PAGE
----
The California Constitution requires the state to reimburse local agencies and school districts for certain costs mandated by the state. Statutory provisions establish procedures for making that reimbursement.

This bill would provide that no reimbursement is required by this act for a specified reason.

Vote: MAJORITY   Appropriation: NO   Fiscal Committee: YES   Local Program: YESNO  

The people of the State of California do enact as follows:


SECTION 1.

 Chapter 7.1 (commencing with Section 1710) is added to Division 2 of the Fish and Game Code, to read:
CHAPTER  7.1. Lead Fishing Tackle

1710.
 (a) On or before March 1, 2020, the department shall do both of the following:
(1) Conduct a study, in consultation with the Department of Toxic Substances Control, the State Water Resources Control Board, and any relevant stakeholders, including, but not limited to, sport fishing groups or associations and public health and environmental health organizations, on the use of lead fishing tackle, including the impacts of lead fishing tackle on wildlife, rivers, lakes, streams, and potential drinking water sources. The department may enter contracts to conduct this study.
(2) Submit a report to the Governor and the Legislature, in compliance with Section 9795 of the Government Code, on the findings of the study conducted pursuant to paragraph (1). The report shall include recommendations for the safe use of lead fishing tackle that protects public human health and the environment, including wildlife, rivers, lakes, streams, and potential drinking water sources.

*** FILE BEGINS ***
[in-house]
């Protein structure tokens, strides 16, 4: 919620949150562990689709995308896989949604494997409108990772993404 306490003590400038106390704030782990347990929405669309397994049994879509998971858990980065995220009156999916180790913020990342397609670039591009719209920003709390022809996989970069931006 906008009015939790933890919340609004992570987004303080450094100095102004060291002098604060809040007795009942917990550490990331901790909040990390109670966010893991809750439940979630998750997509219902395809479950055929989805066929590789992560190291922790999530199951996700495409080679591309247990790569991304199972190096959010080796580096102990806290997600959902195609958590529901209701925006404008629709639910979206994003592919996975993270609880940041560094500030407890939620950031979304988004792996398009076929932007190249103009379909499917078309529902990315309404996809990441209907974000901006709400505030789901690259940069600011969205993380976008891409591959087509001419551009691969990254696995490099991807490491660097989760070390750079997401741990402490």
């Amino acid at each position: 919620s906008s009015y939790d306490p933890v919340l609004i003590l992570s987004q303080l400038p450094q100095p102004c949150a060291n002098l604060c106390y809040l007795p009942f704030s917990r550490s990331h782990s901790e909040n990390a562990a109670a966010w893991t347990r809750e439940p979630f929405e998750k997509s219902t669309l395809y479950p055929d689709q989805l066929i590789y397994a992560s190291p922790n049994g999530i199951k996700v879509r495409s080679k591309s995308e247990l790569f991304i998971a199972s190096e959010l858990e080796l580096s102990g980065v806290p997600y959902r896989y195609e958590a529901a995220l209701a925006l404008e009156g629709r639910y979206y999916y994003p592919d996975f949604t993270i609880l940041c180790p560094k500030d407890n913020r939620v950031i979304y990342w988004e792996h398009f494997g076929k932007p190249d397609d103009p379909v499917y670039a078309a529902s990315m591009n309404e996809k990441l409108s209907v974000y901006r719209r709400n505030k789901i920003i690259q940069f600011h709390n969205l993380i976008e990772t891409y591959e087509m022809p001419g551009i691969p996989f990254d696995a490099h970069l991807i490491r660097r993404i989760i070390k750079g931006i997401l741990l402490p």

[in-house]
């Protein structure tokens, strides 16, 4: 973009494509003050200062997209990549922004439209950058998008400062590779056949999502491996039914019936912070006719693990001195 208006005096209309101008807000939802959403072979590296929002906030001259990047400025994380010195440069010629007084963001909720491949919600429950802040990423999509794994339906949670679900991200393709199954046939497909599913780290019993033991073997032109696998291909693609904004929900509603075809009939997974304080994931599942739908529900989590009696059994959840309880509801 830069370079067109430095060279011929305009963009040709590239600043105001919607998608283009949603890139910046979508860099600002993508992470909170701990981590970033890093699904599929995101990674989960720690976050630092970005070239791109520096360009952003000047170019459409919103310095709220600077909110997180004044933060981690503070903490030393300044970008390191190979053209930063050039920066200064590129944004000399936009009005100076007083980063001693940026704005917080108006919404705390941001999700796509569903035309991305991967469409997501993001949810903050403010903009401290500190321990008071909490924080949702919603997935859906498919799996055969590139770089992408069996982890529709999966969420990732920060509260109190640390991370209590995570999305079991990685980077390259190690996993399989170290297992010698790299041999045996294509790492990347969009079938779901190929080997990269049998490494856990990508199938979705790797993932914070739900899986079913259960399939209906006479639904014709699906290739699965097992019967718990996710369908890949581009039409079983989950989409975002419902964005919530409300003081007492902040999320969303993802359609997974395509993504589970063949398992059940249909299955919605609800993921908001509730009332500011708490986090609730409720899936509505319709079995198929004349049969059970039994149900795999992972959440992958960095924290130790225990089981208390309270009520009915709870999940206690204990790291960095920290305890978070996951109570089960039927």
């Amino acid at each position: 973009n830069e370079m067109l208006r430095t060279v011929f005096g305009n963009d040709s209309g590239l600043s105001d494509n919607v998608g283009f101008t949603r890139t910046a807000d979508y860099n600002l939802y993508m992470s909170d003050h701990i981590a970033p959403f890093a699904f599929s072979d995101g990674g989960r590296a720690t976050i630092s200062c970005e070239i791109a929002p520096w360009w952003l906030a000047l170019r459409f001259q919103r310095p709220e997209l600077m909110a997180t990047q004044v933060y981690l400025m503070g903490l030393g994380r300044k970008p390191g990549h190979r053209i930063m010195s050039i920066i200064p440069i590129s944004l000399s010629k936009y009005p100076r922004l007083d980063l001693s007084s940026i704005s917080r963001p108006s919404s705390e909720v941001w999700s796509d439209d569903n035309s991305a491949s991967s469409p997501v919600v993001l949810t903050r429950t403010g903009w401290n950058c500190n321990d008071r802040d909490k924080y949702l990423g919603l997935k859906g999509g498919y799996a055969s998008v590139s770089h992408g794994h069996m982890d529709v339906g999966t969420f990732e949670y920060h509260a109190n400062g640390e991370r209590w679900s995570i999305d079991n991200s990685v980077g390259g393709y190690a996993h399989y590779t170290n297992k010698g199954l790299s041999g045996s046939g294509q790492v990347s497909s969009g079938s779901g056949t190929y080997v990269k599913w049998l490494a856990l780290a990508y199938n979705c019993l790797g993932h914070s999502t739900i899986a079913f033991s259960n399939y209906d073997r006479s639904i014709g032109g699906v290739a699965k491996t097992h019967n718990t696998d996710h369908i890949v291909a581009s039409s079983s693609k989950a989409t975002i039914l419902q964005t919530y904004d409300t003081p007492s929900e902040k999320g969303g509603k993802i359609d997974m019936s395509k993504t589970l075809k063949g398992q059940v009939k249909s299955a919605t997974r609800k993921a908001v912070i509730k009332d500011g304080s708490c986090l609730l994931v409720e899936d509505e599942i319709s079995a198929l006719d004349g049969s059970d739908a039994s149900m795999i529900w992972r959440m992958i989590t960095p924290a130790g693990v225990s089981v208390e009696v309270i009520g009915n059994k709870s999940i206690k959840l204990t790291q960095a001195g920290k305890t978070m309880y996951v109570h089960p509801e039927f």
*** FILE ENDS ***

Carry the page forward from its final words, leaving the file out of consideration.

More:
(b) Pursuant to Section 10231.5 of the Government Code, this chapter is repealed on January 1, 2024.

SECTION 1.Article 13.2 (commencing with Section 25250.40) is added to Chapter 6.5 of Division 20 of the Health and Safety Code, to read:
13.2.Lead Fishing Weights and Sinkers
25250.40.

(a)On and after January 1, 2025, a person shall not manufacture, sell, or purchase a fishing weight or sinker in California that has no cross section greater than or equal to two centimeters in length, is under 50 grams in mass, and contains more than 0.1 percent lead by weight.

(b)If the department identifies an alternative to lead used in fishing weights or sinkers as a chemical of concern pursuant to Section 25252, that alternative to lead shall remain subject to the evaluation process imposed pursuant to Section 25253 to determine how to best limit exposure or to reduce the level of hazard posed by the alternative.

(c)Nothing in this section shall be construed to restrict the authority of the department pursuant to Sections 25252 and 25253 relating to a chemical or chemical ingredient contained in fishing weights or sinkers, including, but not limited to, an alternative to lead.

SEC. 2.

No reimbursement is required by this act pursuant to Section 6 of Article XIII B of the California Constitution because the only costs that may be incurred by a local agency or school district will be incurred because this act creates a new crime or infraction, eliminates a crime or infraction, or changes the penalty for a crime or infraction, within the meaning of Section 17556 of the Government Code, or changes the definition of a crime within the meaning of Section 6 of Article XIII B of the California Constitution.